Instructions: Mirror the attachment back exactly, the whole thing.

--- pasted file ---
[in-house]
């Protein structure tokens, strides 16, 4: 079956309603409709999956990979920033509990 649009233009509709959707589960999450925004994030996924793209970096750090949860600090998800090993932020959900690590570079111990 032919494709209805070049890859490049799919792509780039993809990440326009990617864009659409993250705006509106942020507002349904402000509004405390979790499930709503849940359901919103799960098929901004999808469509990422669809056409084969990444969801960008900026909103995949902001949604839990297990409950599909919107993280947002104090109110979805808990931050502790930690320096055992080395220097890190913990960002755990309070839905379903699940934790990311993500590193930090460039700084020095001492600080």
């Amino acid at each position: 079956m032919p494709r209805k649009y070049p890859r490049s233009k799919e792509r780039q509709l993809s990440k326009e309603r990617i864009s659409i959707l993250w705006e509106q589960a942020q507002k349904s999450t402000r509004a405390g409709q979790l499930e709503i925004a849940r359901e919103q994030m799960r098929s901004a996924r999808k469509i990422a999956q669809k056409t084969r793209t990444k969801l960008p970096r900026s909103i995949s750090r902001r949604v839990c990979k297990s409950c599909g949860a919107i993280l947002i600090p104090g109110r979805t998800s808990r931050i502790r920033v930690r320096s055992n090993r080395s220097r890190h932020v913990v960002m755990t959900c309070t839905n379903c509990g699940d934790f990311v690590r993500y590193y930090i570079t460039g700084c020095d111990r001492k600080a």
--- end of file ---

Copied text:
[in-house]
């Protein structure tokens, strides 16, 4: 079956309603409709999956990979920033509990 649009233009509709959707589960999450925004994030996924793209970096750090949860600090998800090993932020959900690590570079111990 032919494709209805070049890859490049799919792509780039993809990440326009990617864009659409993250705006509106942020507002349904402000509004405390979790499930709503849940359901919103799960098929901004999808469509990422669809056409084969990444969801960008900026909103995949902001949604839990297990409950599909919107993280947002104090109110979805808990931050502790930690320096055992080395220097890190913990960002755990309070839905379903699940934790990311993500590193930090460039700084020095001492600080």
């Amino acid at each position: 079956m032919p494709r209805k649009y070049p890859r490049s233009k799919e792509r780039q509709l993809s990440k326009e309603r990617i864009s659409i959707l993250w705006e509106q589960a942020q507002k349904s999450t402000r509004a405390g409709q979790l499930e709503i925004a849940r359901e919103q994030m799960r098929s901004a996924r999808k469509i990422a999956q669809k056409t084969r793209t990444k969801l960008p970096r900026s909103i995949s750090r902001r949604v839990c990979k297990s409950c599909g949860a919107i993280l947002i600090p104090g109110r979805t998800s808990r931050i502790r920033v930690r320096s055992n090993r080395s220097r890190h932020v913990v960002m755990t959900c309070t839905n379903c509990g699940d934790f990311v690590r993500y590193y930090i570079t460039g700084c020095d111990r001492k600080a």